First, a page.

Allows for suture-less minimally invasive closure of dental fistulas.
The paste has been shown to improve healing times in surface tissue application.
Compositions of the present invention exhibit fewer undesirable side effects than alternative agents. These effects include but are not limited to acid irritation, permanent staining and uncontrolled migration.
Depending on the procedure performed, the paste can be cleaned up through the use of water, mild detergent, alcohol, or acetone.
Since this composition can be formulated as a paste and not a gel, it can be precisely placed on the intended areas of treatment without migration.
Helps heal denture sores.
Compositions of the present invention are bacteriostatic, exhibiting a minimum two year shelf life.
The use of compositions of the present invention on gum ulcerations decreases the patient's sensitivity; expedites successful sealing root perforations, exposed pulps and root apex hemorrhage.
The convenience and effectiveness of present invention encourages the use of this product in many different medical and dental applications.
The present invention is not limited to the exemplified embodiments which are considered as illustrative and not restrictive and the present invention may be embodied in other forms, apparent to those of ordinary skill in the art, without departing from the spirit or essential characteristics of the invention. The scope of the invention is intended to encompass all such modifications and variations as come within the scope of the following claims.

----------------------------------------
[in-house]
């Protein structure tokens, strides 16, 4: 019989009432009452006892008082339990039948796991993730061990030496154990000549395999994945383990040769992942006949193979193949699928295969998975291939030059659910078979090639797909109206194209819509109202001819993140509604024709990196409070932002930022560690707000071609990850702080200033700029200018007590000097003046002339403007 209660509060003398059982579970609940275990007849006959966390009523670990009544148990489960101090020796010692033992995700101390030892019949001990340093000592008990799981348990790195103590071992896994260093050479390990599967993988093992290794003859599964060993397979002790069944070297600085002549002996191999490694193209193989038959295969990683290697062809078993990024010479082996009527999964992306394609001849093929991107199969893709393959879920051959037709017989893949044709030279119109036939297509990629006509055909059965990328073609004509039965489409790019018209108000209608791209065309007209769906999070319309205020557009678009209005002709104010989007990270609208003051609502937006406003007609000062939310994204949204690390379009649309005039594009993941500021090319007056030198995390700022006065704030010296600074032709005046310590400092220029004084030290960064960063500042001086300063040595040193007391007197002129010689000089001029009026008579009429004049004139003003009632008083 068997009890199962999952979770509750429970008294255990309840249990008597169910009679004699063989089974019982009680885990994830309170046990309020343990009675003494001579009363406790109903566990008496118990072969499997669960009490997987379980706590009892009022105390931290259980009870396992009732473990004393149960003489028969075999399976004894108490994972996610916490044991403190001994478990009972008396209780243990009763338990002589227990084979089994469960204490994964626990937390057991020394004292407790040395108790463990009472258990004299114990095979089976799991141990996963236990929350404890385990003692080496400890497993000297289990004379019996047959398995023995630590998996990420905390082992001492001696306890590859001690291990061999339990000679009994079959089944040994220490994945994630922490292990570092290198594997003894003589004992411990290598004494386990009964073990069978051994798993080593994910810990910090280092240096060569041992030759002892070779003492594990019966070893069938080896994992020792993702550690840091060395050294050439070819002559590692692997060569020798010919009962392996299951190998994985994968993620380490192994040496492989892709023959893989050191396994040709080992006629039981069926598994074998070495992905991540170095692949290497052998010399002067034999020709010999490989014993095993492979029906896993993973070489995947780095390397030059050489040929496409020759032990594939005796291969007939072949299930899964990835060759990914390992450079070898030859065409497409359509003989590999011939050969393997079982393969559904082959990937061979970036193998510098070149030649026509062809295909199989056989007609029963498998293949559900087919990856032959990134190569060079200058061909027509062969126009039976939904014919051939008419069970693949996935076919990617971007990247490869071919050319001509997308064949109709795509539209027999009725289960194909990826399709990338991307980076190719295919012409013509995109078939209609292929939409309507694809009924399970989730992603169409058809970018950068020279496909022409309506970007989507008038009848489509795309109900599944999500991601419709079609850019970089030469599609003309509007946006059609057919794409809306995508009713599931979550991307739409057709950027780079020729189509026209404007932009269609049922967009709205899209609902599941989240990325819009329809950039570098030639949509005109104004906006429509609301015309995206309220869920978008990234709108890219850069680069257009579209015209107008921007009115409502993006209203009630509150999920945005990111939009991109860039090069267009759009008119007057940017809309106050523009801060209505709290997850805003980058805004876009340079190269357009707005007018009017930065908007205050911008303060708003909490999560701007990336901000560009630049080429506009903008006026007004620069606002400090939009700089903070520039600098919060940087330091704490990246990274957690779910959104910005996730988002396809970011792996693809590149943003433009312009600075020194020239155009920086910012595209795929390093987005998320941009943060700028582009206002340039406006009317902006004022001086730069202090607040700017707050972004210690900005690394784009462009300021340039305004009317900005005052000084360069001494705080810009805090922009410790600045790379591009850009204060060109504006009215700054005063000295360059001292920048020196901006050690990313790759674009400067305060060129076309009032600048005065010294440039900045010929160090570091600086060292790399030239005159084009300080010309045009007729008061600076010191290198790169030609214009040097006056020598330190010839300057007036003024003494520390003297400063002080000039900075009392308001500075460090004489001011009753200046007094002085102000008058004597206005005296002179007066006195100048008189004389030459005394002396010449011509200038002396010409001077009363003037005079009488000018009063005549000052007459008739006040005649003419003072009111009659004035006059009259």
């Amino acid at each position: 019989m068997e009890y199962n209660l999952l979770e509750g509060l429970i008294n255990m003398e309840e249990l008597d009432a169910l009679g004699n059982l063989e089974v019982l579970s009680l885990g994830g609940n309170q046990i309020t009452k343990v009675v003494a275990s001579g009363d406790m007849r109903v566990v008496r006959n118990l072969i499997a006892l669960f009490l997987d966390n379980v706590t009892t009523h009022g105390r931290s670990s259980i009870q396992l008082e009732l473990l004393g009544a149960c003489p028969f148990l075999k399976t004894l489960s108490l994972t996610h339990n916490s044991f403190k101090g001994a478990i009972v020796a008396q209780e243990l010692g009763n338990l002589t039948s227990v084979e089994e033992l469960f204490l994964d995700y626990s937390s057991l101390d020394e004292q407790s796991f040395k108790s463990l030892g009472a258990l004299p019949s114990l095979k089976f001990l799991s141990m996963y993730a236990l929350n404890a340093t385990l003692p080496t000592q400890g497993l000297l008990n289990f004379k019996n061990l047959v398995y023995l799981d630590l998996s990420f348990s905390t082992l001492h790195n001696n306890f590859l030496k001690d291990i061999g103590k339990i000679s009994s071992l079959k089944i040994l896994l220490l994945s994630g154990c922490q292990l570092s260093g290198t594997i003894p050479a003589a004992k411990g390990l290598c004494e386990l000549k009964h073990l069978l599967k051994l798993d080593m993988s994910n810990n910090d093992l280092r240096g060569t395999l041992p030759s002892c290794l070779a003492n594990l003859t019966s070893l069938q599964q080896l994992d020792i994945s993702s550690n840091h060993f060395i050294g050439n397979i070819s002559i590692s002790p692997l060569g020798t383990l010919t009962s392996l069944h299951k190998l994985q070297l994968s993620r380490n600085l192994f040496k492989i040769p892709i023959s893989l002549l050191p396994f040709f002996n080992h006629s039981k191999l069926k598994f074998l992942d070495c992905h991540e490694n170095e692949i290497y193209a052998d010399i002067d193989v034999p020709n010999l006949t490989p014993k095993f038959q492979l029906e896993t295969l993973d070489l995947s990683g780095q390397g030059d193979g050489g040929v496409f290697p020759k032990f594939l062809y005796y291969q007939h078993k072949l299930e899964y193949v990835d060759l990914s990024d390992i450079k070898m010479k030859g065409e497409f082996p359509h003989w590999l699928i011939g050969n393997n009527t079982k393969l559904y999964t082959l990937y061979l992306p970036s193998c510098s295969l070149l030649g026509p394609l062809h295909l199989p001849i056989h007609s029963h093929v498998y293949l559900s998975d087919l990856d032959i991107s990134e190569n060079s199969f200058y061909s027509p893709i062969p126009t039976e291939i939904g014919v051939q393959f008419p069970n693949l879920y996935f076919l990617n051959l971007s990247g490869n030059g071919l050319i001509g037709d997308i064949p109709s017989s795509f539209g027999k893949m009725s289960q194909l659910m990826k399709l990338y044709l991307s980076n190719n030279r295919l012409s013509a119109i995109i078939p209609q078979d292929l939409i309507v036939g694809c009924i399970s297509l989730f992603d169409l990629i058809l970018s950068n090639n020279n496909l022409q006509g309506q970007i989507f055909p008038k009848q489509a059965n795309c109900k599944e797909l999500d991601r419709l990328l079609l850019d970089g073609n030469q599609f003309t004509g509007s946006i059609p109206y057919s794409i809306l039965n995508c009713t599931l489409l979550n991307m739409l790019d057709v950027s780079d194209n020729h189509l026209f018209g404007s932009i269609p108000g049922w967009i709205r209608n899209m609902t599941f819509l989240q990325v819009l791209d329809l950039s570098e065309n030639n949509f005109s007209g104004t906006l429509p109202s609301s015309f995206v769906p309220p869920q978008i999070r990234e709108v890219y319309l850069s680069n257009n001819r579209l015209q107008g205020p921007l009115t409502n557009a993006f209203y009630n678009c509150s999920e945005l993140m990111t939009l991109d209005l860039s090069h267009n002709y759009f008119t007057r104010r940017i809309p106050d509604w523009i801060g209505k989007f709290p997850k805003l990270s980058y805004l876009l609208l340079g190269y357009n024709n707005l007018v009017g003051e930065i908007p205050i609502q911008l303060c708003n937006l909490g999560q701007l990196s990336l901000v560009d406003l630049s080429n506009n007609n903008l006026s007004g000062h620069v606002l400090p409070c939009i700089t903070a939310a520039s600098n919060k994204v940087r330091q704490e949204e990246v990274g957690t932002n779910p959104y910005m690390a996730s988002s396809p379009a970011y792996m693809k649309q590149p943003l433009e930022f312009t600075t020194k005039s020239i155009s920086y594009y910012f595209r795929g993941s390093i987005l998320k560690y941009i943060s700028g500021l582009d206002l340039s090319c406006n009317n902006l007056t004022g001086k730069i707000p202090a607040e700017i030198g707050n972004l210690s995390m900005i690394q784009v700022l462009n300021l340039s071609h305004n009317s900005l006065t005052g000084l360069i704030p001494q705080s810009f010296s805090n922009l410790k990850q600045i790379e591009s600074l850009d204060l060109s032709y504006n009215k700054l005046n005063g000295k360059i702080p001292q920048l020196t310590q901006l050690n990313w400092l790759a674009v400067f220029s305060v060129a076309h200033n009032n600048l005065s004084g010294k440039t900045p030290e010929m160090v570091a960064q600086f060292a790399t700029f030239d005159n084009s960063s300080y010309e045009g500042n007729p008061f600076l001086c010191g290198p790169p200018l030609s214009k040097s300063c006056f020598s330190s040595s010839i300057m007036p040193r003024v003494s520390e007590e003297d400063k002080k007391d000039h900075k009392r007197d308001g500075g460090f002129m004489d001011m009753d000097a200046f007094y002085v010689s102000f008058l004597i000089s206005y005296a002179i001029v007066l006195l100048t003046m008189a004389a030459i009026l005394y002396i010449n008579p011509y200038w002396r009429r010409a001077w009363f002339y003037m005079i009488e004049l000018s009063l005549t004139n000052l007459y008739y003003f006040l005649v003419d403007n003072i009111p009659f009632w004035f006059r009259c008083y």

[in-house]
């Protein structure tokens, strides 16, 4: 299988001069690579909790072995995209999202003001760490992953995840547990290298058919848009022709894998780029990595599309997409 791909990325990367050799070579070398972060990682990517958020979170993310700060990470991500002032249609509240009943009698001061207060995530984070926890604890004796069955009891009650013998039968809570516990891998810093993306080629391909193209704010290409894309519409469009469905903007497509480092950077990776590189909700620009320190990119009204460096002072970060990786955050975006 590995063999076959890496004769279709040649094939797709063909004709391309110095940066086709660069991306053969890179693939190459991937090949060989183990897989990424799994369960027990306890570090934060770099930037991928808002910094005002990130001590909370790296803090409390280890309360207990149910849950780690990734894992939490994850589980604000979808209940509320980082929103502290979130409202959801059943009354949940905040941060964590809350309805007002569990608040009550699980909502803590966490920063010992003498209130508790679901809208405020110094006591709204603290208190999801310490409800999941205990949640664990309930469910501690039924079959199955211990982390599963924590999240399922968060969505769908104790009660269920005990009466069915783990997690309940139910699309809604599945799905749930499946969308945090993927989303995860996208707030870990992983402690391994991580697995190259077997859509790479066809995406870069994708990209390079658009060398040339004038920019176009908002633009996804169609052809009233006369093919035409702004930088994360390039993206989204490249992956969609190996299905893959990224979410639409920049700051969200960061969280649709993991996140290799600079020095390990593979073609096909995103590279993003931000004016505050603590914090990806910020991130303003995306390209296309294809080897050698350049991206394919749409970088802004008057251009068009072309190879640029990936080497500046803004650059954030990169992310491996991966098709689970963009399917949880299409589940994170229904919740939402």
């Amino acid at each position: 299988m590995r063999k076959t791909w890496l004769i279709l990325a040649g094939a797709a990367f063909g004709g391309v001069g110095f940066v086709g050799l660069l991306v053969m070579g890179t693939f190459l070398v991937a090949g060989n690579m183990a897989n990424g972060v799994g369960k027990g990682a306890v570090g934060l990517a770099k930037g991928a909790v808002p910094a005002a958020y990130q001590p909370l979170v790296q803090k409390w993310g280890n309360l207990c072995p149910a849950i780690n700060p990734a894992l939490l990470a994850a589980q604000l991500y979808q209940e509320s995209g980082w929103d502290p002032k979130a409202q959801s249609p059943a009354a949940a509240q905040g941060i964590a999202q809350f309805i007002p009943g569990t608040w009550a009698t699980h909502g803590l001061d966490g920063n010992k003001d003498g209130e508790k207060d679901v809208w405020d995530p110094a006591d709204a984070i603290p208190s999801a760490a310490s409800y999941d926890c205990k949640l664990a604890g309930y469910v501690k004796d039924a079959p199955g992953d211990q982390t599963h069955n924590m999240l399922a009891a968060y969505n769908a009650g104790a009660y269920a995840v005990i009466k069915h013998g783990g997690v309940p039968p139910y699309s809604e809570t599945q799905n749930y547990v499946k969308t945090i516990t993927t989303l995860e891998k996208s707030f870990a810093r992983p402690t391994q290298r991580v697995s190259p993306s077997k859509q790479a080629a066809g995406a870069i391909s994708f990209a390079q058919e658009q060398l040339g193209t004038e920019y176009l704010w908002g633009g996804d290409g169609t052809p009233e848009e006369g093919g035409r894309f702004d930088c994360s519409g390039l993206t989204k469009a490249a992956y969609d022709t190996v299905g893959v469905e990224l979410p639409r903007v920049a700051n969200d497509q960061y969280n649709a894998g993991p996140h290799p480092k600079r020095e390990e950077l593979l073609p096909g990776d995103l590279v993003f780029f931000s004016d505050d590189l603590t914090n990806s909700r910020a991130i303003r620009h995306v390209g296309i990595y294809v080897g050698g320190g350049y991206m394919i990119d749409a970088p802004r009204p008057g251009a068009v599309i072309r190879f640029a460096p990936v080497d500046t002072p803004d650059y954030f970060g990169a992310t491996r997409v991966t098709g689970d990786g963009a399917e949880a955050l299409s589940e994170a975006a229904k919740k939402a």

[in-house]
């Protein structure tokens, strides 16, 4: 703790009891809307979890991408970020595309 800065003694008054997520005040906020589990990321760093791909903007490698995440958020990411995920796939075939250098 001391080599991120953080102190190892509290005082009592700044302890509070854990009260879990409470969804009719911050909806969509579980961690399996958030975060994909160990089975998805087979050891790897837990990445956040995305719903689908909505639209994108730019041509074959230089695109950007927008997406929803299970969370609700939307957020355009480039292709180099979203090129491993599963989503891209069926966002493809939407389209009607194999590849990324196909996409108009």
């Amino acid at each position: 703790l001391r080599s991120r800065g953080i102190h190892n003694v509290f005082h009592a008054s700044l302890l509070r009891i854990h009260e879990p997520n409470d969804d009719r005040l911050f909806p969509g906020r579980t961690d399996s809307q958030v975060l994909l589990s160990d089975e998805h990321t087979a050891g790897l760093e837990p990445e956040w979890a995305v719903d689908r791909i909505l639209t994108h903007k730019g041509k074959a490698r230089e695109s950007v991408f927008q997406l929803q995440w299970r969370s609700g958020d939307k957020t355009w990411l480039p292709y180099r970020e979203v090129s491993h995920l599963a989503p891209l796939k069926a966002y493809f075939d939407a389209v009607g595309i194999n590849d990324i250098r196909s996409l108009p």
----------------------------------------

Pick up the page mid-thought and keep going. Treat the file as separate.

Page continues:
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|U.S. Classification||424/49, 433/228.1, 514/801, 424/520, 424/548, 424/54, 424/647, 514/774, 514/773, 424/435, 424/698, 424/572, 424/685, 424/422, 514/781, 514/834, 514/57, 514/777, 424/488, 514/817, 424/484, 424/682, 424/494, 424/400, 514/13.7, 514/9.4, 514/17.2|
|International Classification||A61K45/06, A61K33/14, A61K33/06, A61K33/26, A61K6/00, A61K6/027, A61K31/717, A61K9/06|
|Cooperative Classification||A61K6/0067, Y10S514/817, Y10S514/827, Y10S514/887, Y10S514/801, Y10S514/969, Y10S514/944, Y10S514/828, Y10S514/937, Y10S514/834, A61K31/717, A61K9/06, A61K33/06, A61K6/027, A61K45/06, A61K33/26, A61K33/14|
|European Classification||A61K31/717, A61K33/14, A61K33/06, A61K6/027, A61K9/06, A61K6/00, A61K33/26, A61K45/06|